Geriatric Nursing Assistant: Job Duties, Career Outlook, and Education Prerequisites
Explore the career requirements for geriatric nursing assistants. Get the facts about education, salary, and potential job growth to determine if this is the right career for you. Schools offering Adult Health Nursing degrees can also be found in these popular choices.
Career Information At a Glance
Geriatric nursing assistants are allied health professionals who specialize in helping the elderly with health and hygiene tasks. The following chart gives you an overview about entering this field.
|Degree Required||Post-secondary diploma|
|Key Responsibilities||Assist elderly patients with hygiene; reposition non-ambulatory patients; assist patients with transferring between bed and chair or with walking; serve food and assist patient with eating|
|Certification||State certification may be required; nursing assistants who work in nursing home must be registered and/or certified by the state|
|Job Growth (2012-2022)||21% for all nursing assistants*|
|Median Salary (2013)||$24,890 for all nursing assistants*|
Source: *U.S. Bureau of Labor Statistics
Geriatric Nursing Assistant Defined
As a geriatric nursing assistant or aide, you work directly with elderly patients to ensure their comfort and well-being. Geriatric nursing assistants help bathe, dress, undress, feed, and transport patients. You may also prepare patients for surgery, clean and organizer patients' rooms and change bed linens. Some employers may ask you to take patient's blood pressure and temperature, as well as provide any other care directed under the supervision of geriatric nurses and doctors. You might also assist nurses and doctors with treatments and surgeries.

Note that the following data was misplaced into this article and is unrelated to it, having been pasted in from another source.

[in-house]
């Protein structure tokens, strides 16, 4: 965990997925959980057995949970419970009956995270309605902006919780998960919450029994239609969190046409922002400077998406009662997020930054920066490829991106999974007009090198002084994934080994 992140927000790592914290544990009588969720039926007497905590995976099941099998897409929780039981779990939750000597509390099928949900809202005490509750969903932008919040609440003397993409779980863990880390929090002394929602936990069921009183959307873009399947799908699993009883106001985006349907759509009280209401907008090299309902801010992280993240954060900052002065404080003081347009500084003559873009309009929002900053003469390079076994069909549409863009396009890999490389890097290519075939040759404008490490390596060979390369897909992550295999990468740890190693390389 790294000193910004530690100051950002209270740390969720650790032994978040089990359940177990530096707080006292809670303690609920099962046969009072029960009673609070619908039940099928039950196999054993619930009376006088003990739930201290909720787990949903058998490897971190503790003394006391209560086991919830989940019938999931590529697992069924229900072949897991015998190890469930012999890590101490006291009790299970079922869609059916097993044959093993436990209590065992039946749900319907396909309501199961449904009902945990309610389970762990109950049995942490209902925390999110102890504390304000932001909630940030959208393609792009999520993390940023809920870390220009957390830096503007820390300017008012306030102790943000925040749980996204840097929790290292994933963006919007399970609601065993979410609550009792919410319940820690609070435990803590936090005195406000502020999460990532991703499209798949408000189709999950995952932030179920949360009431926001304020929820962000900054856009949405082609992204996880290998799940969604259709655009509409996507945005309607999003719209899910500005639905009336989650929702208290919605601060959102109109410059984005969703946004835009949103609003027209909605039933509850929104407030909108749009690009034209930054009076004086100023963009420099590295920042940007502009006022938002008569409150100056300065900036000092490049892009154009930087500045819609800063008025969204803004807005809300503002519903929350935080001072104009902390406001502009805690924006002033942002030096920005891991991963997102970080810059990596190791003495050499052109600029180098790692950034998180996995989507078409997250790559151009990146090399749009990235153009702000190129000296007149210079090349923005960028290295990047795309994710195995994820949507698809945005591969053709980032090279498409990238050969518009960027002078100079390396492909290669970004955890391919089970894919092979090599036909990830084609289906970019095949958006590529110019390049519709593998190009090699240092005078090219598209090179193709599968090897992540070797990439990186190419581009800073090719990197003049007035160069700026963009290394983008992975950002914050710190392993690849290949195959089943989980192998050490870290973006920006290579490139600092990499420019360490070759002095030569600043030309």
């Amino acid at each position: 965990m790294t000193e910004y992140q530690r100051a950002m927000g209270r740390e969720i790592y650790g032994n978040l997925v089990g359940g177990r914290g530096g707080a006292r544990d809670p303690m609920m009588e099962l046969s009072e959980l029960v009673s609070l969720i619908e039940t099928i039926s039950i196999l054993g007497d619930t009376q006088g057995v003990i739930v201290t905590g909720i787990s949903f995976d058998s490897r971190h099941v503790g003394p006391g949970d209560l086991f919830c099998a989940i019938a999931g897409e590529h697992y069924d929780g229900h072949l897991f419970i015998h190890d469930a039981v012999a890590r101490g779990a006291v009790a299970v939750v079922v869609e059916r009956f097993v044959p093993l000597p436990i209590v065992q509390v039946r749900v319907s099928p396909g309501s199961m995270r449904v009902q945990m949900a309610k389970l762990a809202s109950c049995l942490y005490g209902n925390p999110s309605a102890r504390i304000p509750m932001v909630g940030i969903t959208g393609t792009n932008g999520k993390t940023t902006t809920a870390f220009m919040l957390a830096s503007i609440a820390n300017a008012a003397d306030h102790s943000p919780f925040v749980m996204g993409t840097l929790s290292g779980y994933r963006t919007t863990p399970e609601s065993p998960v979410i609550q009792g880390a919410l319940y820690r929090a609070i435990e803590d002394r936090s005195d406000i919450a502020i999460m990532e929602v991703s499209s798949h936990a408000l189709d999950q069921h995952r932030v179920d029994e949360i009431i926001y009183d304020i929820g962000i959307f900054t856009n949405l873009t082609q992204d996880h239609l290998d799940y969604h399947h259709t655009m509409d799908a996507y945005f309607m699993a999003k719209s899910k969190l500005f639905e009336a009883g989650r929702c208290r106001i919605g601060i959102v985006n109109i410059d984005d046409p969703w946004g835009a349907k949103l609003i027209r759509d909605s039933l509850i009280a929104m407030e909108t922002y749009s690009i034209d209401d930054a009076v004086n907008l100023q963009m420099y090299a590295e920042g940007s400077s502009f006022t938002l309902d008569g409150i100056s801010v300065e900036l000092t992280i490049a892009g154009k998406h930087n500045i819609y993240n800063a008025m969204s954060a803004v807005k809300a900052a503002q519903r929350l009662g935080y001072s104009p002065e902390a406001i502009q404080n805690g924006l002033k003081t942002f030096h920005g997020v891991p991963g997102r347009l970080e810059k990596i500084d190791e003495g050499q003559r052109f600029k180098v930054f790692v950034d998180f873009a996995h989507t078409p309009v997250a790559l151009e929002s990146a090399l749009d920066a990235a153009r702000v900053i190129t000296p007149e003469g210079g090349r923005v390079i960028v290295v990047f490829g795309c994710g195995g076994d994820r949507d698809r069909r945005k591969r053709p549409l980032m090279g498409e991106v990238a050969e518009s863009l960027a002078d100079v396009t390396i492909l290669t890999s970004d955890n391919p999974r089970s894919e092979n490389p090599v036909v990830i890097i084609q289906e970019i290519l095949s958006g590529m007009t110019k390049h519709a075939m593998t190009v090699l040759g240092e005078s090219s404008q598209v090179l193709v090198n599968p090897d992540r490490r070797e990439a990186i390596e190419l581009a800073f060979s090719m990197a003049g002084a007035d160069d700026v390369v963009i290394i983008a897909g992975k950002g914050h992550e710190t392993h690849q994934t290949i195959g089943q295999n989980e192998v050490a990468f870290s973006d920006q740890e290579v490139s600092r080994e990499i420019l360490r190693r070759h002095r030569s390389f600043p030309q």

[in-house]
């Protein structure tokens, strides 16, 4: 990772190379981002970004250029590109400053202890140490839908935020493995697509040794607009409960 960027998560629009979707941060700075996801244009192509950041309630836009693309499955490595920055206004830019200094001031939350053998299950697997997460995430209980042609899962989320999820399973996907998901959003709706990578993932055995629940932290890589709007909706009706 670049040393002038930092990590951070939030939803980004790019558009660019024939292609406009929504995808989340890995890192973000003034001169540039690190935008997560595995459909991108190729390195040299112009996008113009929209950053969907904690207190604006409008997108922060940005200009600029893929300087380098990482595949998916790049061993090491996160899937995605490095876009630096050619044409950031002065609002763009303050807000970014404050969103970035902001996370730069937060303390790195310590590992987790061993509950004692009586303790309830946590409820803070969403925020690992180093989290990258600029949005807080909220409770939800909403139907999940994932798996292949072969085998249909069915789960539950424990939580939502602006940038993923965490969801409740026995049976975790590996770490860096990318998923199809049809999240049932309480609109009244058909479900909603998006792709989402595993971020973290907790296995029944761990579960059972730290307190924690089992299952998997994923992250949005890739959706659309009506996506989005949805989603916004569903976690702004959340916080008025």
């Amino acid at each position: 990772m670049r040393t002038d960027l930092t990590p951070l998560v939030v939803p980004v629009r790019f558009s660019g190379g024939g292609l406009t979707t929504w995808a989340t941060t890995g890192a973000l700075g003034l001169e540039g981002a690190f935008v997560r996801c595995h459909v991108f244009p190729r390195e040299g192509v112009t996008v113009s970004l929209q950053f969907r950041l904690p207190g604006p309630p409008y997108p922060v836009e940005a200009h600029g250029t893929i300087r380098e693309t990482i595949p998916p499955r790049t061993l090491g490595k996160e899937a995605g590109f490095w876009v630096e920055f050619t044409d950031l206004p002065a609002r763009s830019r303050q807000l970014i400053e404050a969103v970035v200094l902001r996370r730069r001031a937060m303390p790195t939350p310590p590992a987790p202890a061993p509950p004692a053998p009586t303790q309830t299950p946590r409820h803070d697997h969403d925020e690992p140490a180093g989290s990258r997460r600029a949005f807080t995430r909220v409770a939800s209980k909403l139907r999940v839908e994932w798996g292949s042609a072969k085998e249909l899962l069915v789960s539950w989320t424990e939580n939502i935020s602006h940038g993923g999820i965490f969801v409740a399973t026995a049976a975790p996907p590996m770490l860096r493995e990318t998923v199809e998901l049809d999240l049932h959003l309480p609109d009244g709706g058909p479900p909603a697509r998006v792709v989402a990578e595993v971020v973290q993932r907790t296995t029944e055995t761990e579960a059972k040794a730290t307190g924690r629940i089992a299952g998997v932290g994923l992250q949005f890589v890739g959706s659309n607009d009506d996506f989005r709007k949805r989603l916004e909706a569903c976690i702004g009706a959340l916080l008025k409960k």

What Is My Career Outlook?
Geriatric nursing assistants support the efforts of certified nurses in hospitals, clinics, retirement homes and special care units. You might also find employment in the homes of patients via a home nursing service. Geriatric nursing assistants can expect to see increasing job opportunities as the population ages and health facilities require additional support in providing care to their elderly patients. Additionally, more geriatric patients are residing in long-term care facilities in an effort for hospitals to spend less money.
In fact, the U.S. Bureau of Labor Statistics (BLS) reported that career opportunities for nursing assistants were expected to grow nearly 21% between the years of 2012 and 2022 (www.bls.gov). In May 2013, BLS salary data reported that the middle half of nursing assistants earned between $21,210 and $29,780. Many nursing assistants work a variety of hours, since care in nursing homes and assisted living facilities must be available 24 hours per day.
What Education Do I Need?
To pursue a career as a geriatric nursing assistant, you must have a high school diploma or its equivalent, and you must acquire the necessary state certifications. To work in a nursing care facility, you must meet federal requirements, which include completion of a training program that provides a minimum of 75 hours of instruction. In these programs, you learn about patient communication skills, infection control, hygiene, nutrition, death and dying. Even if you attend a training program, you may obtain most of your training and education while on the job.
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